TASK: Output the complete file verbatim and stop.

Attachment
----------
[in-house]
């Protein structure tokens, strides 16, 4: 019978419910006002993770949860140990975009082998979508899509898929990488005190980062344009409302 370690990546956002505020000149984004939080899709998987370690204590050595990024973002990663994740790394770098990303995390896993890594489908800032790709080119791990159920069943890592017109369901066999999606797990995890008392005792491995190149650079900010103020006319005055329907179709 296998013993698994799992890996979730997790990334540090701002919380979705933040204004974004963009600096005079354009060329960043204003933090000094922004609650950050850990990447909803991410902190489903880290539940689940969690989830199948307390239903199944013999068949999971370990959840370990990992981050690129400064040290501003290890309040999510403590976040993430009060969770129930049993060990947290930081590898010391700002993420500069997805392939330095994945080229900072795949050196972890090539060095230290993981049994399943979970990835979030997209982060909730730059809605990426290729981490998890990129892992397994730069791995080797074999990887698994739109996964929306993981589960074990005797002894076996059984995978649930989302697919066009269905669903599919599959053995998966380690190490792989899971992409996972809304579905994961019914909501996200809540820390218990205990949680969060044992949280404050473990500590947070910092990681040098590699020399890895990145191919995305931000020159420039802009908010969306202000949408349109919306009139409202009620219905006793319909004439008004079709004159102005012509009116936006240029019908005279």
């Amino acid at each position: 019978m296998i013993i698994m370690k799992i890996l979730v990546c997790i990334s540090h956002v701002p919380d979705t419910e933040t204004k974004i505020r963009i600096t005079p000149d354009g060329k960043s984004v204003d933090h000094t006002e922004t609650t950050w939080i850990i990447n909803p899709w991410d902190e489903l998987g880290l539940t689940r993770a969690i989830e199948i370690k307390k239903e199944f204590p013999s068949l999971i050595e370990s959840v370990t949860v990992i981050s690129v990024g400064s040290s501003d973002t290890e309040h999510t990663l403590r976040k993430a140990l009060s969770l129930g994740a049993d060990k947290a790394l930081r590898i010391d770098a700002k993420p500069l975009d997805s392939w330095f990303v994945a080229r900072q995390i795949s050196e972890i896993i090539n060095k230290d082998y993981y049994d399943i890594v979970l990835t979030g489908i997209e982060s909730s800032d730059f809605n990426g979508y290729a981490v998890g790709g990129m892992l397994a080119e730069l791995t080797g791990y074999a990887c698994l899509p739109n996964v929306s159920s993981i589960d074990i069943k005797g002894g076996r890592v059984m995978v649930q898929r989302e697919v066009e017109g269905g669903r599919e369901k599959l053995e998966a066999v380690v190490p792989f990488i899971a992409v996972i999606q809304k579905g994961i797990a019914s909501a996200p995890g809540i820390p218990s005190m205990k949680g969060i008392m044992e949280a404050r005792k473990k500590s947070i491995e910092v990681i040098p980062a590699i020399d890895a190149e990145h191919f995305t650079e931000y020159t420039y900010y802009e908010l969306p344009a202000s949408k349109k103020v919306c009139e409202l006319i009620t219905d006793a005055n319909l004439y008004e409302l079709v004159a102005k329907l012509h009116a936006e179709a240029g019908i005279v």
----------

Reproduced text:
[in-house]
């Protein structure tokens, strides 16, 4: 019978419910006002993770949860140990975009082998979508899509898929990488005190980062344009409302 370690990546956002505020000149984004939080899709998987370690204590050595990024973002990663994740790394770098990303995390896993890594489908800032790709080119791990159920069943890592017109369901066999999606797990995890008392005792491995190149650079900010103020006319005055329907179709 296998013993698994799992890996979730997790990334540090701002919380979705933040204004974004963009600096005079354009060329960043204003933090000094922004609650950050850990990447909803991410902190489903880290539940689940969690989830199948307390239903199944013999068949999971370990959840370990990992981050690129400064040290501003290890309040999510403590976040993430009060969770129930049993060990947290930081590898010391700002993420500069997805392939330095994945080229900072795949050196972890090539060095230290993981049994399943979970990835979030997209982060909730730059809605990426290729981490998890990129892992397994730069791995080797074999990887698994739109996964929306993981589960074990005797002894076996059984995978649930989302697919066009269905669903599919599959053995998966380690190490792989899971992409996972809304579905994961019914909501996200809540820390218990205990949680969060044992949280404050473990500590947070910092990681040098590699020399890895990145191919995305931000020159420039802009908010969306202000949408349109919306009139409202009620219905006793319909004439008004079709004159102005012509009116936006240029019908005279």
């Amino acid at each position: 019978m296998i013993i698994m370690k799992i890996l979730v990546c997790i990334s540090h956002v701002p919380d979705t419910e933040t204004k974004i505020r963009i600096t005079p000149d354009g060329k960043s984004v204003d933090h000094t006002e922004t609650t950050w939080i850990i990447n909803p899709w991410d902190e489903l998987g880290l539940t689940r993770a969690i989830e199948i370690k307390k239903e199944f204590p013999s068949l999971i050595e370990s959840v370990t949860v990992i981050s690129v990024g400064s040290s501003d973002t290890e309040h999510t990663l403590r976040k993430a140990l009060s969770l129930g994740a049993d060990k947290a790394l930081r590898i010391d770098a700002k993420p500069l975009d997805s392939w330095f990303v994945a080229r900072q995390i795949s050196e972890i896993i090539n060095k230290d082998y993981y049994d399943i890594v979970l990835t979030g489908i997209e982060s909730s800032d730059f809605n990426g979508y290729a981490v998890g790709g990129m892992l397994a080119e730069l791995t080797g791990y074999a990887c698994l899509p739109n996964v929306s159920s993981i589960d074990i069943k005797g002894g076996r890592v059984m995978v649930q898929r989302e697919v066009e017109g269905g669903r599919e369901k599959l053995e998966a066999v380690v190490p792989f990488i899971a992409v996972i999606q809304k579905g994961i797990a019914s909501a996200p995890g809540i820390p218990s005190m205990k949680g969060i008392m044992e949280a404050r005792k473990k500590s947070i491995e910092v990681i040098p980062a590699i020399d890895a190149e990145h191919f995305t650079e931000y020159t420039y900010y802009e908010l969306p344009a202000s949408k349109k103020v919306c009139e409202l006319i009620t219905d006793a005055n319909l004439y008004e409302l079709v004159a102005k329907l012509h009116a936006e179709a240029g019908i005279v």